No, I'm not trying to label all teenage girls as attention-whores. This phenomena is the inevitable result of centuries of treating fictional women as beautiful treasures for brave men to seek. (Remember the part in Pirates of the Carribean where Jack Sparrow says "Not all treasurer is silver and gold?") Even badass women are often shuffled into this role. (Ginny Weasley is often criticized for this.)

I'd be lying if I said I didn't want to be that girl--the one who's beautiful and who inspires curiosity everywhere she goes. However, that isn't the end-all-and-be-all of my existence. Unlike Fatima and hoards of dead girls in prom dresses, I do have a personality. I have goals, and dreams, and flaws, and habits, and ticks--and so do my characters.

So yes, Rachel Stark, we are in agreement. Death dehumanizes girls. (Actually, death dehumanizes everyone.) And I'm all in support for women who exist as more than just lust objects.

ETA: I just remembered that I recently reviewed Lavie Tidhar's The Bookman. A perfect example of a book with a personality-free dead girl who exists for no reason other than to spur the protagonist into action.

Sunday, November 13, 2011

I'm really annoyed right now, because a lot of the blogs I've added to my "Follow" list aren't showing up (or are showing up as "Follow Anonymously.")

Anyone know how to fix this problem?

Saturday, November 12, 2011

Writing Progress: Easy Parts Done

Where I should be by December 31st: 75,000 words
Where I should be by (the end of) today: 20,957 words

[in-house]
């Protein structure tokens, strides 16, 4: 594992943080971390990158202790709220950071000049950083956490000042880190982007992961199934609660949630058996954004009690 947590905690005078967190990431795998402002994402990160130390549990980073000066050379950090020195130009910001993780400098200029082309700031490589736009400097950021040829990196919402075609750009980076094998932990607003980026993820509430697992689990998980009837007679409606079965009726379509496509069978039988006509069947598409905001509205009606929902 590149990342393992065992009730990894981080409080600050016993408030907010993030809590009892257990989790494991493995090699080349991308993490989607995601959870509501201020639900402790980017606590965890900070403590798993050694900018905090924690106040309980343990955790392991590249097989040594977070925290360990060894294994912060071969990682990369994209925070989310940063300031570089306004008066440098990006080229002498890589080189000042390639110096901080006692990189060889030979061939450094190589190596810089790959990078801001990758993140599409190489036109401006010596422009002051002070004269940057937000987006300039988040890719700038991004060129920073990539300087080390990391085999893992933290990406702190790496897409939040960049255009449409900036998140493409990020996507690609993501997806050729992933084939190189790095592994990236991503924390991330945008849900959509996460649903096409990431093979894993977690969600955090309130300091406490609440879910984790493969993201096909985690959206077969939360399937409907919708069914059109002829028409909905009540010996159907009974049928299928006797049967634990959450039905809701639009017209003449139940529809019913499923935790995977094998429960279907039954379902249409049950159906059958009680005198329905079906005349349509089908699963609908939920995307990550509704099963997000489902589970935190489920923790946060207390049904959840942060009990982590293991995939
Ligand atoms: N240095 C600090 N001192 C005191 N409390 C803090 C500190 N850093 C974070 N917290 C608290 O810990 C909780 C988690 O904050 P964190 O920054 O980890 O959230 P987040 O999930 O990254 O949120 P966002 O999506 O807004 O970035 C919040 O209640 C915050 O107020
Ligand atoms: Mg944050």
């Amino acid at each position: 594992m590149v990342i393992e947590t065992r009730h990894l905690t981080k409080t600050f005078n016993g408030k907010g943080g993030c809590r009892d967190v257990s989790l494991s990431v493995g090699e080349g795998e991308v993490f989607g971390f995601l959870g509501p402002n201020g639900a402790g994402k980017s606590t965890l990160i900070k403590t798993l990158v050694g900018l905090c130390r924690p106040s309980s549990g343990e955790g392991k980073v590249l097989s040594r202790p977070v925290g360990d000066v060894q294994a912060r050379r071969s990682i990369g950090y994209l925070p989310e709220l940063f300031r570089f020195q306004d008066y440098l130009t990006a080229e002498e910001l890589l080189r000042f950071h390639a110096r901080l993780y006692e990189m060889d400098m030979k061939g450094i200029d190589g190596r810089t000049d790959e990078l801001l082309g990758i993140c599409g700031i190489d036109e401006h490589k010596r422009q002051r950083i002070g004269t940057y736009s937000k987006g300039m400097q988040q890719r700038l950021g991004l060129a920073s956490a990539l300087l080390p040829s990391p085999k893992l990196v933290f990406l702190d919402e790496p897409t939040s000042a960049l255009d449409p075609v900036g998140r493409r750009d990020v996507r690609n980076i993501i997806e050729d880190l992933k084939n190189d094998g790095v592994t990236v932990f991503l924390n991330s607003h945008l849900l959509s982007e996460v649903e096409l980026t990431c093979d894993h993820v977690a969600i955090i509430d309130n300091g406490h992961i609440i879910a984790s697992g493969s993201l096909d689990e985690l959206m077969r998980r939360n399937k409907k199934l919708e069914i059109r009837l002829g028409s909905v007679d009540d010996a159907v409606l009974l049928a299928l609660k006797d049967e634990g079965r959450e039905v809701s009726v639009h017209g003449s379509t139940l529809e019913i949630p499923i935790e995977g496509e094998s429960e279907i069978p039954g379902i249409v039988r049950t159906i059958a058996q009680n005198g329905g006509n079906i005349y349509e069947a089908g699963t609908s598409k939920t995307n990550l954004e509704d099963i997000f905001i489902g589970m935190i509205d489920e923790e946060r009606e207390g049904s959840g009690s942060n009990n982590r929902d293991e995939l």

Where I actually am: 29,620 words

I have reached the point where I last stopped revising. In other words, most of the Westboro revisions have been pretty easy up until this point. I have made incredibly fast progress, which will probably slow down now that I have to do some actual writing. Although I have written versions of the next few scenes, many of those scenes will need to be cut or edited down, since I had 24,000 words worth of scenes where not much happens, (scenes that were very tedious to write, I should add). In other words, I need to find a way to go from 24,000 words to 10,000 words or less.

Friday, November 11, 2011

Chain posts make me feel like a sheep (but sometimes I do them anyway)

In light of 11/11/11 and Veteran's Day, tell us about your favorite soldier and how he or she is saving the world (fictional or real life):

Some background: Although I grew up in the United States, my family is from Israel. I spent the first nine years of my education in Jewish school, I speak Hebrew (relatively) fluently, and we travel to Israel once every year or two to visit family. Although I have never lived in Israel, I do have dual citizenship. However, I do not consider myself Jewish (I'm agnostic), and I don't believe in patriotism.

In Israel, almost all young people have to serve in the army. My parents, my cousins, and my older siblings have all been in the army. My oldest nephew is currently serving. However, the soldier I'm thinking of right now isn't a family member. Actually, I don't even know if I can call him a soldier. I'm thinking of a childhood friend of mine who recently deserted from the army. I haven't spoken to him in over ten years, and I don't know what was his reason for deserting, but I'm incredibly proud of him.

Although I'm a pacifist, I understand the need for national defense, especially in country as controversial as Israel. However, in the last few years, Israel's government* has been pissing me off more and more. There's a huge difference between national defense and outright bullying. I don't want to go into a long rant, but Netanyahu is destroying any chance of peace with the Palestinians. He and his cabinet of right-wing nut jobs (Avigdor Lieberman, Yaakov Amidror) not only refuse to pull Israeli settlers out of Palestinian territories (forcing young soldiers who are barely out of high school to risk their lives by defending them), but they continue to pass laws that are dripping with fascism. (It's illegal to boycott settlement products.)